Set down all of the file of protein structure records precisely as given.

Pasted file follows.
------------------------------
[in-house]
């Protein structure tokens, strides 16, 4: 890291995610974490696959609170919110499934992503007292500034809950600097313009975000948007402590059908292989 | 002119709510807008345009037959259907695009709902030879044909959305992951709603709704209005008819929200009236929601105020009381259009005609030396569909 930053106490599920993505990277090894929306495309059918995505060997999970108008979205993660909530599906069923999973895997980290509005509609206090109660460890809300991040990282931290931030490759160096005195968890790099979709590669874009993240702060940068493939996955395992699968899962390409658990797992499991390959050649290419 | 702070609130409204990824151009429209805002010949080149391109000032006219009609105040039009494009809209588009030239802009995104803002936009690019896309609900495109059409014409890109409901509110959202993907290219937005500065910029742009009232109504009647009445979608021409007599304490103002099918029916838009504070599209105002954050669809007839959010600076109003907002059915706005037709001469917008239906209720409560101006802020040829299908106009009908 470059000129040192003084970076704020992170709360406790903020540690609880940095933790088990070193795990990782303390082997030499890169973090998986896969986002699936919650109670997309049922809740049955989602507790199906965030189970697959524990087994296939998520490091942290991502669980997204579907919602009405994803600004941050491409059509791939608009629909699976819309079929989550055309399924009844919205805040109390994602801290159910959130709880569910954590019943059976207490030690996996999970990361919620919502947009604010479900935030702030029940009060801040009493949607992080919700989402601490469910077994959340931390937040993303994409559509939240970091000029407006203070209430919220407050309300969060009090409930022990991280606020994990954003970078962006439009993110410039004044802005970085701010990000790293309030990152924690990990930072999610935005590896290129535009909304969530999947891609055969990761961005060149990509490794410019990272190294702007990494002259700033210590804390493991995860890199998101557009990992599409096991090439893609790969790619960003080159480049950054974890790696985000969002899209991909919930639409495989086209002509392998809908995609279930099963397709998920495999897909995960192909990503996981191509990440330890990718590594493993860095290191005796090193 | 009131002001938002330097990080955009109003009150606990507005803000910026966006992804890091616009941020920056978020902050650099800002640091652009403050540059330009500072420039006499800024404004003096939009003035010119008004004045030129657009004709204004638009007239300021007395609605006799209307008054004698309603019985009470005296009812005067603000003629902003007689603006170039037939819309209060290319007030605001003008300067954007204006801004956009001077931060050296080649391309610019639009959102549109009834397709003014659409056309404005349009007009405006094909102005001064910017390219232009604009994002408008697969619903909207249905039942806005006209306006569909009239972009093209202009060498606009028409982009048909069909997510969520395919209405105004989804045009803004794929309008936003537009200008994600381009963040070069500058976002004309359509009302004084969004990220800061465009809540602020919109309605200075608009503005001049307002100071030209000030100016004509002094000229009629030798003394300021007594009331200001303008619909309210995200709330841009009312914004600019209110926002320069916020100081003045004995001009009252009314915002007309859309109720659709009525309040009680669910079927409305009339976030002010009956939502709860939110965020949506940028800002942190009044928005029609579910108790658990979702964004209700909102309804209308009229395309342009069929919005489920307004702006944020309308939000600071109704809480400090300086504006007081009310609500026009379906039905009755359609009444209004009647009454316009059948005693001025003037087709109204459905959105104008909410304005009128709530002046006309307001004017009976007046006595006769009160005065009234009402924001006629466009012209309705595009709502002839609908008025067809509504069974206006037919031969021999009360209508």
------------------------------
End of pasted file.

[in-house]
């Protein structure tokens, strides 16, 4: 890291995610974490696959609170919110499934992503007292500034809950600097313009975000948007402590059908292989 | 002119709510807008345009037959259907695009709902030879044909959305992951709603709704209005008819929200009236929601105020009381259009005609030396569909 930053106490599920993505990277090894929306495309059918995505060997999970108008979205993660909530599906069923999973895997980290509005509609206090109660460890809300991040990282931290931030490759160096005195968890790099979709590669874009993240702060940068493939996955395992699968899962390409658990797992499991390959050649290419 | 702070609130409204990824151009429209805002010949080149391109000032006219009609105040039009494009809209588009030239802009995104803002936009690019896309609900495109059409014409890109409901509110959202993907290219937005500065910029742009009232109504009647009445979608021409007599304490103002099918029916838009504070599209105002954050669809007839959010600076109003907002059915706005037709001469917008239906209720409560101006802020040829299908106009009908 470059000129040192003084970076704020992170709360406790903020540690609880940095933790088990070193795990990782303390082997030499890169973090998986896969986002699936919650109670997309049922809740049955989602507790199906965030189970697959524990087994296939998520490091942290991502669980997204579907919602009405994803600004941050491409059509791939608009629909699976819309079929989550055309399924009844919205805040109390994602801290159910959130709880569910954590019943059976207490030690996996999970990361919620919502947009604010479900935030702030029940009060801040009493949607992080919700989402601490469910077994959340931390937040993303994409559509939240970091000029407006203070209430919220407050309300969060009090409930022990991280606020994990954003970078962006439009993110410039004044802005970085701010990000790293309030990152924690990990930072999610935005590896290129535009909304969530999947891609055969990761961005060149990509490794410019990272190294702007990494002259700033210590804390493991995860890199998101557009990992599409096991090439893609790969790619960003080159480049950054974890790696985000969002899209991909919930639409495989086209002509392998809908995609279930099963397709998920495999897909995960192909990503996981191509990440330890990718590594493993860095290191005796090193 | 009131002001938002330097990080955009109003009150606990507005803000910026966006992804890091616009941020920056978020902050650099800002640091652009403050540059330009500072420039006499800024404004003096939009003035010119008004004045030129657009004709204004638009007239300021007395609605006799209307008054004698309603019985009470005296009812005067603000003629902003007689603006170039037939819309209060290319007030605001003008300067954007204006801004956009001077931060050296080649391309610019639009959102549109009834397709003014659409056309404005349009007009405006094909102005001064910017390219232009604009994002408008697969619903909207249905039942806005006209306006569909009239972009093209202009060498606009028409982009048909069909997510969520395919209405105004989804045009803004794929309008936003537009200008994600381009963040070069500058976002004309359509009302004084969004990220800061465009809540602020919109309605200075608009503005001049307002100071030209000030100016004509002094000229009629030798003394300021007594009331200001303008619909309210995200709330841009009312914004600019209110926002320069916020100081003045004995001009009252009314915002007309859309109720659709009525309040009680669910079927409305009339976030002010009956939502709860939110965020949506940028800002942190009044928005029609579910108790658990979702964004209700909102309804209308009229395309342009069929919005489920307004702006944020309308939000600071109704809480400090300086504006007081009310609500026009379906039905009755359609009444209004009647009454316009059948005693001025003037087709109204459905959105104008909410304005009128709530002046006309307001004017009976007046006595006769009160005065009234009402924001006629466009012209309705595009709502002839609908008025067809509504069974206006037919031969021999009360209508």